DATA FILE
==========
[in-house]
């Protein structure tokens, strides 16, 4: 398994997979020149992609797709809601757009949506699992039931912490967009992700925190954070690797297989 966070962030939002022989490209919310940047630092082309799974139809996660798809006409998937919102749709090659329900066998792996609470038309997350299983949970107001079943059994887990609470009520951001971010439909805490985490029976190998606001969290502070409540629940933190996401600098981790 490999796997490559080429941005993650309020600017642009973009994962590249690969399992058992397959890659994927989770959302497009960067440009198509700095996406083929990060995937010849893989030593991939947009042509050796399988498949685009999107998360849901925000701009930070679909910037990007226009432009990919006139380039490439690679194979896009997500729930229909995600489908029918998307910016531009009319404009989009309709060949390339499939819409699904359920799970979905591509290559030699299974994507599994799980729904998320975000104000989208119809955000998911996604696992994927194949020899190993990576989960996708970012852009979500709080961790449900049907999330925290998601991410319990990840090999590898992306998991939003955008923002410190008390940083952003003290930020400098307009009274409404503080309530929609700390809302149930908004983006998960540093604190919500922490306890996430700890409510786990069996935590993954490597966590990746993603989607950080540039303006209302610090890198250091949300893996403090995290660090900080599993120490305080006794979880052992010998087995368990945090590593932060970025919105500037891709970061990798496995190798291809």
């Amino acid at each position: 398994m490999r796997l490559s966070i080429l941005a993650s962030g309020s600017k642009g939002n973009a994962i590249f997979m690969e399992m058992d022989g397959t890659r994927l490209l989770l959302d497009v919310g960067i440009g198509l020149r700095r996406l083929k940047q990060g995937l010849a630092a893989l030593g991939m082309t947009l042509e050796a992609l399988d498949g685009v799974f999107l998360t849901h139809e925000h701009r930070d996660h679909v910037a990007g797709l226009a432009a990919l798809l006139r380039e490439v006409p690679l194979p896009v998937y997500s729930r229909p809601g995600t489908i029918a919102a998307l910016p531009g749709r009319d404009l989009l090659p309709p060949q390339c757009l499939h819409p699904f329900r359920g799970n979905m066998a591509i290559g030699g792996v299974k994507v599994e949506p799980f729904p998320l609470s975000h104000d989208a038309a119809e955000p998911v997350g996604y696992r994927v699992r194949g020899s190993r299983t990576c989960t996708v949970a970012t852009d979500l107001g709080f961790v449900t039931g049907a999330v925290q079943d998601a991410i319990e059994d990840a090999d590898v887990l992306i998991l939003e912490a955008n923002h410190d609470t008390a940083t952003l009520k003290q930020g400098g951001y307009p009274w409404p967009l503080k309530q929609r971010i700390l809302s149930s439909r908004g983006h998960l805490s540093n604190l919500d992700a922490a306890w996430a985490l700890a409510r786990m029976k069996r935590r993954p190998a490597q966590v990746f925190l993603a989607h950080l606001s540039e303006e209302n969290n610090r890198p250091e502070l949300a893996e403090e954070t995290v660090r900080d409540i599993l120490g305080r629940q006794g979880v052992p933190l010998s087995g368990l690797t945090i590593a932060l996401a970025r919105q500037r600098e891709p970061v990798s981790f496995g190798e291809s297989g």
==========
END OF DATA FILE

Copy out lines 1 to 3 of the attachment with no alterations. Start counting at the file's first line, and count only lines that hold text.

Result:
[in-house]
């Protein structure tokens, strides 16, 4: 398994997979020149992609797709809601757009949506699992039931912490967009992700925190954070690797297989 966070962030939002022989490209919310940047630092082309799974139809996660798809006409998937919102749709090659329900066998792996609470038309997350299983949970107001079943059994887990609470009520951001971010439909805490985490029976190998606001969290502070409540629940933190996401600098981790 490999796997490559080429941005993650309020600017642009973009994962590249690969399992058992397959890659994927989770959302497009960067440009198509700095996406083929990060995937010849893989030593991939947009042509050796399988498949685009999107998360849901925000701009930070679909910037990007226009432009990919006139380039490439690679194979896009997500729930229909995600489908029918998307910016531009009319404009989009309709060949390339499939819409699904359920799970979905591509290559030699299974994507599994799980729904998320975000104000989208119809955000998911996604696992994927194949020899190993990576989960996708970012852009979500709080961790449900049907999330925290998601991410319990990840090999590898992306998991939003955008923002410190008390940083952003003290930020400098307009009274409404503080309530929609700390809302149930908004983006998960540093604190919500922490306890996430700890409510786990069996935590993954490597966590990746993603989607950080540039303006209302610090890198250091949300893996403090995290660090900080599993120490305080006794979880052992010998087995368990945090590593932060970025919105500037891709970061990798496995190798291809």
């Amino acid at each position: 398994m490999r796997l490559s966070i080429l941005a993650s962030g309020s600017k642009g939002n973009a994962i590249f997979m690969e399992m058992d022989g397959t890659r994927l490209l989770l959302d497009v919310g960067i440009g198509l020149r700095r996406l083929k940047q990060g995937l010849a630092a893989l030593g991939m082309t947009l042509e050796a992609l399988d498949g685009v799974f999107l998360t849901h139809e925000h701009r930070d996660h679909v910037a990007g797709l226009a432009a990919l798809l006139r380039e490439v006409p690679l194979p896009v998937y997500s729930r229909p809601g995600t489908i029918a919102a998307l910016p531009g749709r009319d404009l989009l090659p309709p060949q390339c757009l499939h819409p699904f329900r359920g799970n979905m066998a591509i290559g030699g792996v299974k994507v599994e949506p799980f729904p998320l609470s975000h104000d989208a038309a119809e955000p998911v997350g996604y696992r994927v699992r194949g020899s190993r299983t990576c989960t996708v949970a970012t852009d979500l107001g709080f961790v449900t039931g049907a999330v925290q079943d998601a991410i319990e059994d990840a090999d590898v887990l992306i998991l939003e912490a955008n923002h410190d609470t008390a940083t952003l009520k003290q930020g400098g951001y307009p009274w409404p967009l503080k309530q929609r971010i700390l809302s149930s439909r908004g983006h998960l805490s540093n604190l919500d992700a922490a306890w996430a985490l700890a409510r786990m029976k069996r935590r993954p190998a490597q966590v990746f925190l993603a989607h950080l606001s540039e303006e209302n969290n610090r890198p250091e502070l949300a893996e403090e954070t995290v660090r900080d409540i599993l120490g305080r629940q006794g979880v052992p933190l010998s087995g368990l690797t945090i590593a932060l996401a970025r919105q500037r600098e891709p970061v990798s981790f496995g190798e291809s297989g």